“Thanks, Angie. Maybe I should be nicer, too?”
“No need to get all mushy on me, Clint. As soon as that cast is off, I won’t be holding back anymore. Be ready. I’ll have six weeks of material stored up to use on you.”
“All right. I guess the truce only lasts till then. Thanks anyway.”
Angie snorts but then smiles. It’s been a long time since she’s smiled at me, and I watch her pass me while I ponder what this new development will mean for her and me. Maybe there are perks to this injury I haven’t seen yet.
“Clint! Angie! Are you two almost ready?”
I take the stairs two at a time and round the corner into the kitchen, surprised to see my dad standing there and packing up sandwiches for my sister and me. “Dad, what are you doing here? Shouldn’t you be working?”
“I thought I told you yesterday that I would drive you to school today. Didn’t you get my . . .?” He shakes his head and laughs. “Of course you didn’t get my text. I need to go in and smooth things over with the school. Since they never got an answer to why you weren’t in class for your first two periods, I have to give them an excuse.”
“Um, Dad, you’re not—”
“Not going to tell them why you were really in your locker? No, not really my game plan, though I still haven’t figured out exactly what I’m going to tell them. I don’t like lying to them, but I can understand why you don’t want me to tell them everything, so I won’t.”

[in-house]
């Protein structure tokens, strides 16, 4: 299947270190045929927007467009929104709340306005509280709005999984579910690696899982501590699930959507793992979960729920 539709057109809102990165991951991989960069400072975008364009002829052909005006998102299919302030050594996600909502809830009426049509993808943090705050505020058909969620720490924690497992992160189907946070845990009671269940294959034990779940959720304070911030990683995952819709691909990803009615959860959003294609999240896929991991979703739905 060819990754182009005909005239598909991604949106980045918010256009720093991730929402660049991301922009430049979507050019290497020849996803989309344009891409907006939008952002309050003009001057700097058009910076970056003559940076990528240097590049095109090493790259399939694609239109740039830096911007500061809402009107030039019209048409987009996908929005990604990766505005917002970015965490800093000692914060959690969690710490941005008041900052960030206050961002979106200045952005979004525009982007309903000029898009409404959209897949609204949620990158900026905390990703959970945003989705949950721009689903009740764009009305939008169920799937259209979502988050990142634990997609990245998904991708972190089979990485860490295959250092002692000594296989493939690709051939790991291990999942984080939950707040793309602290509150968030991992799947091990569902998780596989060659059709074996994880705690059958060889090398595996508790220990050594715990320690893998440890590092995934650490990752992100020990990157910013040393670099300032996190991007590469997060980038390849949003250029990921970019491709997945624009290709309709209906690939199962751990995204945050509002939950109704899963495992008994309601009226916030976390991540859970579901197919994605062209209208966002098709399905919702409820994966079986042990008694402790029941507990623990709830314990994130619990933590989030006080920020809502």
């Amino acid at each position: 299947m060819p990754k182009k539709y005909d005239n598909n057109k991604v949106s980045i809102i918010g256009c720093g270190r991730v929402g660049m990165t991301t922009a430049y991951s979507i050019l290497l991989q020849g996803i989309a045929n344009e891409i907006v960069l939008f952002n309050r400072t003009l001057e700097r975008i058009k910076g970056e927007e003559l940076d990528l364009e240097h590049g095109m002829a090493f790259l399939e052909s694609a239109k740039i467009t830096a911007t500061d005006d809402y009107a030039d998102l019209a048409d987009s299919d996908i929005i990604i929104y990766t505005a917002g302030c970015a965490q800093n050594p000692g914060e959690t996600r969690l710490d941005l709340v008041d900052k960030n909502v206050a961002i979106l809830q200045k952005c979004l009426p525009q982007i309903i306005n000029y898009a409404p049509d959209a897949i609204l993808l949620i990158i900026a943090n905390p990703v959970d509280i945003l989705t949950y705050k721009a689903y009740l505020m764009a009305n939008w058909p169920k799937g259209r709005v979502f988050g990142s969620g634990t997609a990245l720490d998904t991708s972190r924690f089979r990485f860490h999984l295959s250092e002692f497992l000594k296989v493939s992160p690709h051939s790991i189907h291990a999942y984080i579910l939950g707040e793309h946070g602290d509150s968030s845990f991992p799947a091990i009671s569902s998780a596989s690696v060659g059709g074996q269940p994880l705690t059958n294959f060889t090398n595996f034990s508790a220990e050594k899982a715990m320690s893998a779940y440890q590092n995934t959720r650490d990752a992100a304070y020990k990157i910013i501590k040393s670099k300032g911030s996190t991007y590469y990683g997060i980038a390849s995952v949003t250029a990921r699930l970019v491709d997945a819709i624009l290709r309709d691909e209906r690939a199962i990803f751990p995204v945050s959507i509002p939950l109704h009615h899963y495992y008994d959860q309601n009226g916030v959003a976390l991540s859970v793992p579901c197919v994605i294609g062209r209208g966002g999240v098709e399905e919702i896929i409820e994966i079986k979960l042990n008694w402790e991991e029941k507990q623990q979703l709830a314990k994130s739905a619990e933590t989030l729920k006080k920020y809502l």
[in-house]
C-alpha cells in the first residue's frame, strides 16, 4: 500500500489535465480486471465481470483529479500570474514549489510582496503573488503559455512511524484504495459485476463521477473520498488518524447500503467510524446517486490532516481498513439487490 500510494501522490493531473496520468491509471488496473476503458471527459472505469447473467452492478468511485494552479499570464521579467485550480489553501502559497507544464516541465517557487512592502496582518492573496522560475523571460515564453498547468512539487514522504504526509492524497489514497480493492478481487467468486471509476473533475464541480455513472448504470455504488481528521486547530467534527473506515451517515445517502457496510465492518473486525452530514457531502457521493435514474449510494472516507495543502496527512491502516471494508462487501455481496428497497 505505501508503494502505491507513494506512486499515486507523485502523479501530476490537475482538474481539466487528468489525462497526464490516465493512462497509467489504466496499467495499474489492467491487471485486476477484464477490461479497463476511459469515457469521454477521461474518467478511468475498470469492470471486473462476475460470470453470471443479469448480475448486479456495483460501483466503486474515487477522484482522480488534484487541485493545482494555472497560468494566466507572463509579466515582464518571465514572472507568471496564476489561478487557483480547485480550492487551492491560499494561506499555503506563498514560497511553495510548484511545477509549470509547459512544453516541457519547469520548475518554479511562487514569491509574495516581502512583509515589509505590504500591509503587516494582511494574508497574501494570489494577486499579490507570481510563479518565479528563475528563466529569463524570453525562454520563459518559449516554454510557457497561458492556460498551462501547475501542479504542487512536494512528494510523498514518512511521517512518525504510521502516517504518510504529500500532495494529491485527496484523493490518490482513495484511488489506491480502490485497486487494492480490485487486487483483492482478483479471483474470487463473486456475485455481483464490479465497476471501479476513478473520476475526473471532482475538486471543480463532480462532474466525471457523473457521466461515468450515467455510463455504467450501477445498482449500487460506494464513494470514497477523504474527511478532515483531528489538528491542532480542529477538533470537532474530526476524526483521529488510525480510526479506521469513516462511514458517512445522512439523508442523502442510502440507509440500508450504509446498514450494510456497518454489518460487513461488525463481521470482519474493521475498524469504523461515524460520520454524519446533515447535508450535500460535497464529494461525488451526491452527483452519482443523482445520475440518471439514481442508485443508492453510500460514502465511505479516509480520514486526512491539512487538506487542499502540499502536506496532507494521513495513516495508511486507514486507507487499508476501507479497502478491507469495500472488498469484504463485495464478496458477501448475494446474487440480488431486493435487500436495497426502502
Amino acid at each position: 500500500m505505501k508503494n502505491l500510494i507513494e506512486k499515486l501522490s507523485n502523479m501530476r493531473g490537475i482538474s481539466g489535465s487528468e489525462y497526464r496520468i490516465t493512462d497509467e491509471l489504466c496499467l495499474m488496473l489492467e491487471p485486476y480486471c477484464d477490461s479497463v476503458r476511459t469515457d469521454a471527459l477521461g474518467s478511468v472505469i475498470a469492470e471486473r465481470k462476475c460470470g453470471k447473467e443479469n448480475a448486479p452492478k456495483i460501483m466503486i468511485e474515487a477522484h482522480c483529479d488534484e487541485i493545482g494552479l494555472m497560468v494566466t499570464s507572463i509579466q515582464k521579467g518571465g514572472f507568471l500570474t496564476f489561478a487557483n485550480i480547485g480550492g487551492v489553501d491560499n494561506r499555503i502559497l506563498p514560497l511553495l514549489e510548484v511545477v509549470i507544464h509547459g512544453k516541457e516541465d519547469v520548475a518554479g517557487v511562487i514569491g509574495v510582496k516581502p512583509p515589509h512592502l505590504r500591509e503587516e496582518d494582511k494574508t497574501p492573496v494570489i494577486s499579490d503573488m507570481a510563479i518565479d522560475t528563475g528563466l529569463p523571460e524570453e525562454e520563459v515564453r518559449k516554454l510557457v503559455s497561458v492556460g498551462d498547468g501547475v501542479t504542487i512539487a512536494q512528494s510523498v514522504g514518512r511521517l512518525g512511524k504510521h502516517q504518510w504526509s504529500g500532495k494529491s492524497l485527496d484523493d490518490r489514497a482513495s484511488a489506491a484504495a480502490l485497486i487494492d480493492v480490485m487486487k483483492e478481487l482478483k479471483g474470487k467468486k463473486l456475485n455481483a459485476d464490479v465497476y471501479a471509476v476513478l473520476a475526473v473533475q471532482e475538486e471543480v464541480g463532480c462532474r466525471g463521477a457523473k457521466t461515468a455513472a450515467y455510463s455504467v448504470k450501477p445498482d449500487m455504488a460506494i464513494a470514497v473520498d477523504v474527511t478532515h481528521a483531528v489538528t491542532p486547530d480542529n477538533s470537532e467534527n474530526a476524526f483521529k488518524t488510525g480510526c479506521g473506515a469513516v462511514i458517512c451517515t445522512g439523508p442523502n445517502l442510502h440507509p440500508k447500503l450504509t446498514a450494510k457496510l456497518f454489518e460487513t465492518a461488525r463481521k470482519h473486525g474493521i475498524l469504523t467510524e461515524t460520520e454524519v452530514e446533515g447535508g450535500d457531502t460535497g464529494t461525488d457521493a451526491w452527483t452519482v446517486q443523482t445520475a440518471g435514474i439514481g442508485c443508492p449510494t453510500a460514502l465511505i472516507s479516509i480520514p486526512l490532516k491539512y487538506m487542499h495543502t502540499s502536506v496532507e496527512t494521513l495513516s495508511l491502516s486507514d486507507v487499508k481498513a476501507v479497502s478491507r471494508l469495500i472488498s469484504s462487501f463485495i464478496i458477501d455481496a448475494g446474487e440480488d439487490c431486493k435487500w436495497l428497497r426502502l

“Maybe you could just tell them you don’t know where I was, because I won’t tell you.”
“Yeah, I might be able to sell that. Then I could add that I don’t think you need any additional punishment, considering what happened to you.”
I breathe out a sigh of relief. “I can definitely get behind that.”
My dad nods and says, “Okay, that’s what we’ll do. Though I really hope you won’t do anything too crazy today.”
“Hey, Clint, why were you in that locker?” Angie asks as she enters the room, a towel wrapped around her head to dry her hair.
“Clint wanted to make a statement about being—” my dad starts revealing my secret, but hesitates as I shoot him a glare. “About being vegetarian.”
“What?” Angie asks, turning toward me with surprise. I shrug and share a look with dad, then sigh dramatically, buying myself time to think of something to say.